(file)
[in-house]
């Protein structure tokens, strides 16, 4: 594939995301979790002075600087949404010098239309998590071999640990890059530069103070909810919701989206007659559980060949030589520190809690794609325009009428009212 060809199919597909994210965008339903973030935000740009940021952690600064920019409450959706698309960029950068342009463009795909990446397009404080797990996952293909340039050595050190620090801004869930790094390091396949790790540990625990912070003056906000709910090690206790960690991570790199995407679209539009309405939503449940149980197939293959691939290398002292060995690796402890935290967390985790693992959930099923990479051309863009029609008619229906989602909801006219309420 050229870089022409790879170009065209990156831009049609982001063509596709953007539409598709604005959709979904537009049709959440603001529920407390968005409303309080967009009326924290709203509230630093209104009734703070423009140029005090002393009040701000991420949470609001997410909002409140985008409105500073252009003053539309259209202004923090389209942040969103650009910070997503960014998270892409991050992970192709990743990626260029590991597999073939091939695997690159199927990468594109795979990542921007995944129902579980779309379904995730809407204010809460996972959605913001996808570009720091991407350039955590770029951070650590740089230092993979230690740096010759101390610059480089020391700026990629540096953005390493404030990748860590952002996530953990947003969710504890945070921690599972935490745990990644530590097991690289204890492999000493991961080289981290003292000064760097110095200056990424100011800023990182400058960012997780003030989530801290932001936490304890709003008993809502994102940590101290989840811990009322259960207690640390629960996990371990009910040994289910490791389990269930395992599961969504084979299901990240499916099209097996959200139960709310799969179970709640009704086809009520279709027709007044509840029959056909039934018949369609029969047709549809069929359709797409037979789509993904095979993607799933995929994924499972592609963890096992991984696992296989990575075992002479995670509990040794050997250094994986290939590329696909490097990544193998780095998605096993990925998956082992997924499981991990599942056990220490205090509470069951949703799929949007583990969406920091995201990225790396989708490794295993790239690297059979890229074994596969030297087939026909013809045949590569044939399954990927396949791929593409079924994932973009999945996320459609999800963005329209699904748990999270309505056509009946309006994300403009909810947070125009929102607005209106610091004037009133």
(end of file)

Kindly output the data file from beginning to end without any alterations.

[in-house]
């Protein structure tokens, strides 16, 4: 594939995301979790002075600087949404010098239309998590071999640990890059530069103070909810919701989206007659559980060949030589520190809690794609325009009428009212 060809199919597909994210965008339903973030935000740009940021952690600064920019409450959706698309960029950068342009463009795909990446397009404080797990996952293909340039050595050190620090801004869930790094390091396949790790540990625990912070003056906000709910090690206790960690991570790199995407679209539009309405939503449940149980197939293959691939290398002292060995690796402890935290967390985790693992959930099923990479051309863009029609008619229906989602909801006219309420 050229870089022409790879170009065209990156831009049609982001063509596709953007539409598709604005959709979904537009049709959440603001529920407390968005409303309080967009009326924290709203509230630093209104009734703070423009140029005090002393009040701000991420949470609001997410909002409140985008409105500073252009003053539309259209202004923090389209942040969103650009910070997503960014998270892409991050992970192709990743990626260029590991597999073939091939695997690159199927990468594109795979990542921007995944129902579980779309379904995730809407204010809460996972959605913001996808570009720091991407350039955590770029951070650590740089230092993979230690740096010759101390610059480089020391700026990629540096953005390493404030990748860590952002996530953990947003969710504890945070921690599972935490745990990644530590097991690289204890492999000493991961080289981290003292000064760097110095200056990424100011800023990182400058960012997780003030989530801290932001936490304890709003008993809502994102940590101290989840811990009322259960207690640390629960996990371990009910040994289910490791389990269930395992599961969504084979299901990240499916099209097996959200139960709310799969179970709640009704086809009520279709027709007044509840029959056909039934018949369609029969047709549809069929359709797409037979789509993904095979993607799933995929994924499972592609963890096992991984696992296989990575075992002479995670509990040794050997250094994986290939590329696909490097990544193998780095998605096993990925998956082992997924499981991990599942056990220490205090509470069951949703799929949007583990969406920091995201990225790396989708490794295993790239690297059979890229074994596969030297087939026909013809045949590569044939399954990927396949791929593409079924994932973009999945996320459609999800963005329209699904748990999270309505056509009946309006994300403009909810947070125009929102607005209106610091004037009133």